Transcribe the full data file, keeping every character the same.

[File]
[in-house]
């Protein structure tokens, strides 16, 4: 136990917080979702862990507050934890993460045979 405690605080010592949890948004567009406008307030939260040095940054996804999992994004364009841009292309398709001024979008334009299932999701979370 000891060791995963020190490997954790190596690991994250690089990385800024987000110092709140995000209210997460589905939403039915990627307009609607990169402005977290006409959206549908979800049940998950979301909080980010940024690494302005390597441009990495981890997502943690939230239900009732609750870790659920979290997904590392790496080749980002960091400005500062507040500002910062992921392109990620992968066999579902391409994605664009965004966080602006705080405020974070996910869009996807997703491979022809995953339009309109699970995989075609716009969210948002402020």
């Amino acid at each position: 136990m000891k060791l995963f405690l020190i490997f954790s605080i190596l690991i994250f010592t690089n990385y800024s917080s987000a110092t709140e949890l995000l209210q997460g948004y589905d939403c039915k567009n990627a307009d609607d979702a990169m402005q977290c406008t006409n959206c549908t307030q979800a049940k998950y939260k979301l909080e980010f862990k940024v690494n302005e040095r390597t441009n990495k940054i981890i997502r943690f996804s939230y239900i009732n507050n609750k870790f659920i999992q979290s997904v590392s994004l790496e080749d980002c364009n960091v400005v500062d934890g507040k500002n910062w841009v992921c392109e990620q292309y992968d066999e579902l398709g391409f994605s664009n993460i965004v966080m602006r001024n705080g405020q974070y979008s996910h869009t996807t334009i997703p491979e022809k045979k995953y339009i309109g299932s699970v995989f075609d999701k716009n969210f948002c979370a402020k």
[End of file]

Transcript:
[in-house]
């Protein structure tokens, strides 16, 4: 136990917080979702862990507050934890993460045979 405690605080010592949890948004567009406008307030939260040095940054996804999992994004364009841009292309398709001024979008334009299932999701979370 000891060791995963020190490997954790190596690991994250690089990385800024987000110092709140995000209210997460589905939403039915990627307009609607990169402005977290006409959206549908979800049940998950979301909080980010940024690494302005390597441009990495981890997502943690939230239900009732609750870790659920979290997904590392790496080749980002960091400005500062507040500002910062992921392109990620992968066999579902391409994605664009965004966080602006705080405020974070996910869009996807997703491979022809995953339009309109699970995989075609716009969210948002402020």
């Amino acid at each position: 136990m000891k060791l995963f405690l020190i490997f954790s605080i190596l690991i994250f010592t690089n990385y800024s917080s987000a110092t709140e949890l995000l209210q997460g948004y589905d939403c039915k567009n990627a307009d609607d979702a990169m402005q977290c406008t006409n959206c549908t307030q979800a049940k998950y939260k979301l909080e980010f862990k940024v690494n302005e040095r390597t441009n990495k940054i981890i997502r943690f996804s939230y239900i009732n507050n609750k870790f659920i999992q979290s997904v590392s994004l790496e080749d980002c364009n960091v400005v500062d934890g507040k500002n910062w841009v992921c392109e990620q292309y992968d066999e579902l398709g391409f994605s664009n993460i965004v966080m602006r001024n705080g405020q974070y979008s996910h869009t996807t334009i997703p491979e022809k045979k995953y339009i309109g299932s699970v995989f075609d999701k716009n969210f948002c979370a402020k």